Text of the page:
(5-7Minute Read) First, there were the Greeks, then there were horny aliens…things get weird, fast.
“What is love, actually?”
This question has absolutely haunted society for centuries. In the roaring twenties, some might have defined love as a connection experienced by a couple after a SMOOOOOTH swinger takes his gal to view a ten-cent movie at the drive-in theater in their brand new T-model Ford. Nowadays, love seems to be ambiguous, a word that many have attempted to find but have lost the true meaning of in their search to find it. Others might just respond by saying,
“Baby don’t hurt me, don’t hurt me no more! Oh, I don’t know why you’re not there; I give you my love, but you don’t care. So what is right and what is wrong? Gimme’ a sign!”
Although not many could fit the nature of love into a three-minute song like Haddaway in, “What is Love,” many can attest to the roller coaster feelings that love creates, including feelings of fear, panic, joy and ecstasy.
Many define love by what they believe to be true physical and emotional attraction; however, many couples who claim they are in love probably do not realize that its meaning originated thousands of years ago. Here, we are specifically going to talk about the Greeks. According to the ancient Greeks, there are four different kinds of love: Agape, Eros, Philia, and Storge.
A young couple shares hot cocoa covered with white, fluffy marshmallows. Of course, the drinks are piping hot. How could they not be? Those who are quickly passing by the couple and into the gift shop, quietly observe the silky smoke, which is slowly rising in the night air. The young girl, whose long brown hair is uncovered in the winter air, had unfortunately underestimated the cold and forgotten her gloves. She shivers while half admiring the hypnotizing Christmas lights and half laughing at the wacky behavior of the boy she is holding hands with. They look dazzlingly into each other’s eyes, and the boy notices that the girl is shaking in the frost-bitten air, “Here, take these,” he hands her his gloves as she smiles in appreciation. The girl is still cold, however– freezing, actually, but refuses to admit to it, for she knows that the boy will attempt to give away his only coat, that protects him from the cold, and will accept the painful sting of the air in his light sweatshirt in order to keep her warm. Yet, despite the girl’s guises, the brown-haired boy (who happened to remember his hat) laughs at the shaking girl sitting beside him and begins to take off his coat as she continuously attempts to stop him. He finally succeeds and places the brown coat comfortably on her, and she kisses him.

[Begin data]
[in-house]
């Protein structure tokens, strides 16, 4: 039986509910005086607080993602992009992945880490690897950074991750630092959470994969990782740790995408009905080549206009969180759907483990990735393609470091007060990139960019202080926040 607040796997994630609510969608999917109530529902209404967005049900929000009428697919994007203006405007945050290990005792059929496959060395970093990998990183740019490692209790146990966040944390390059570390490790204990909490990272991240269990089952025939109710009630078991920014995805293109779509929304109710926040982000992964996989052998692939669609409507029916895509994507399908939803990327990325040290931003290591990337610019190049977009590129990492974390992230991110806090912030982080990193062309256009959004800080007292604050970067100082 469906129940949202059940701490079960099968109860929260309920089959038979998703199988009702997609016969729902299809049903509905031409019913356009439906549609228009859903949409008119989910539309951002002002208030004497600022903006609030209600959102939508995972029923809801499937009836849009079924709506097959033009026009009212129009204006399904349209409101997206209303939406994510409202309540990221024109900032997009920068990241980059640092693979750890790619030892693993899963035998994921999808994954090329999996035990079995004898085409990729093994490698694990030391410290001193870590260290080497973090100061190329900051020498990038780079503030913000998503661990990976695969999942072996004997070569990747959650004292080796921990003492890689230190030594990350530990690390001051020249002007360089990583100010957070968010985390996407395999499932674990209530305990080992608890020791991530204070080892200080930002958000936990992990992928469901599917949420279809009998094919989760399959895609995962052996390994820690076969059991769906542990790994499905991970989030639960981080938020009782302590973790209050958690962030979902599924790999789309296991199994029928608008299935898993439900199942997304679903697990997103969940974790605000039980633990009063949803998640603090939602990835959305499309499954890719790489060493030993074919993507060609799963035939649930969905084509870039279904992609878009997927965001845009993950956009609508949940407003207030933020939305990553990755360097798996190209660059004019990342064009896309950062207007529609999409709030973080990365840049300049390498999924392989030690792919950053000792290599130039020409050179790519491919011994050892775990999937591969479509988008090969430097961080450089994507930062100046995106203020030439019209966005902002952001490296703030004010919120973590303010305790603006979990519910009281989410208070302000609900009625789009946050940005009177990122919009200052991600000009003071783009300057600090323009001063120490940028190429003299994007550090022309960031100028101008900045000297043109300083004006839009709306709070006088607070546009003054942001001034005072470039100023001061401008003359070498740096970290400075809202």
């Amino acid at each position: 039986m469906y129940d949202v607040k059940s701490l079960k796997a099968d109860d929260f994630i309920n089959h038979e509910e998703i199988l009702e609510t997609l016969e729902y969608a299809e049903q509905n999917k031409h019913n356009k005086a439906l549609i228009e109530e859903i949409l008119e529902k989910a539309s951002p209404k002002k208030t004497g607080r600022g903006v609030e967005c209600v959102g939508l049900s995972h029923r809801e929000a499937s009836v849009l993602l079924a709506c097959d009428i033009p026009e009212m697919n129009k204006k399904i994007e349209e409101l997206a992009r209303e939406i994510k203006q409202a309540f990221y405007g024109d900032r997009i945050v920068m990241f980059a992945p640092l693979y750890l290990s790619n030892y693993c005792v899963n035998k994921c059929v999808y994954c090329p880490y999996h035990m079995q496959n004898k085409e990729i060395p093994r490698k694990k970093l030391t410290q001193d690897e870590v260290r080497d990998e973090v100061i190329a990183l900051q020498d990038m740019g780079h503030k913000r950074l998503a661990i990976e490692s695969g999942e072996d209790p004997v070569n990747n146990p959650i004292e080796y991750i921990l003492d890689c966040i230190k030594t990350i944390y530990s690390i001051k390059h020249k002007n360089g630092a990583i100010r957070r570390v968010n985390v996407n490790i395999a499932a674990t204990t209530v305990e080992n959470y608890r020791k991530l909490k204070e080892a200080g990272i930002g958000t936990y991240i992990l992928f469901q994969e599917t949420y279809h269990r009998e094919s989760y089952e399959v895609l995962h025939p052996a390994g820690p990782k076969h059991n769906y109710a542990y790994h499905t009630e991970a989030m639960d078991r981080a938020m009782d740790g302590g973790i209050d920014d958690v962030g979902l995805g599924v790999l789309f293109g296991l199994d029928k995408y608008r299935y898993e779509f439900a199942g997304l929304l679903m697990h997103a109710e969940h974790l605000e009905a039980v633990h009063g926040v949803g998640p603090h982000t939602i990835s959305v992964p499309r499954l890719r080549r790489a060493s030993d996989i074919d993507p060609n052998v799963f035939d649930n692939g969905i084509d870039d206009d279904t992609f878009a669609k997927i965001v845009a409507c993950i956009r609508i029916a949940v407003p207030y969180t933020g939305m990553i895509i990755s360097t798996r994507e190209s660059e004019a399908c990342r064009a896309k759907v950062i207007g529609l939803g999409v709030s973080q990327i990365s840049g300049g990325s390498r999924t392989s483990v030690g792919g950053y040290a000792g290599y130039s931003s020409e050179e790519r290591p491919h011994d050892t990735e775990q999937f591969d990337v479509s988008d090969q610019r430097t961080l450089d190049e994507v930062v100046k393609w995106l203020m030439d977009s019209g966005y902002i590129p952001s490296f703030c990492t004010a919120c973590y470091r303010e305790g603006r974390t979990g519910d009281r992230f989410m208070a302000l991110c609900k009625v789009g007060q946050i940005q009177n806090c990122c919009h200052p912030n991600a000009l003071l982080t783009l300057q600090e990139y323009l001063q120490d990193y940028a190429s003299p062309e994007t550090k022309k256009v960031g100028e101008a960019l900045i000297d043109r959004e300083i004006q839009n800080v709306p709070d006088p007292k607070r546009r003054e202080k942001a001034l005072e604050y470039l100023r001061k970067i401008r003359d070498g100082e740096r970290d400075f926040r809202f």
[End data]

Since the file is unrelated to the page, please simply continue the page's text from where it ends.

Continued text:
Although this short scene sounds like another ridiculous John Green novel, this type of relationship is still considered ideal by many, including the Ancient Greeks. Agape, the first kind of love, occurs when the boy selflessly gives his girlfriend his sweater. Agape is defined as, “selfless; [giving] and [expecting] nothing in return. Agape is used in the biblical passage known as the ‘love chapter,’ 1 Corinthians 13, and is described there and throughout the New Testament as sacrificial and spiritual love,”. In the Agape sense of Love, you shouldn’t expect your love to be returned to you; you should love the other person unconditionally. In this way, Agape is typically classified under familial and spousal types of love . In our example, the boy loves the girl unconditionally because he is willing to bear the freezing cold for her.
Wouldn’t it be nice if life really was that simple? Let’s continue our analysis.
Two aliens, who had just met on a recent excursion to Mars, decided to get married and take a honeymoon trip to Colorado. (yes I know what I wrote– let’s make this somewhat interesting people) While watching the Earthling film, Finding Nemo, the two suddenly start going at it with an impressive intergalactic makeout session. I’m guessing fish are a turn-on for aliens. Either way, this alien display of affection (ADA?) is known, by the Greeks, as Eros. Eros is a “physical, passionate love, with sensual desire and longing. [Eros is] romantic, pure emotion without the balance of logic,”. It is also referred to as ‘Love at first sight’. While Eros does not have to be sexual in nature, these two aliens have just given our definition an amazing example in the most radical way. Typically, Eros is the main ingredient in the “newly-wed” feeling that many couples experience while in the first stages of their dating relationships. So hopefully things work out for the aliens; they seem so sweet.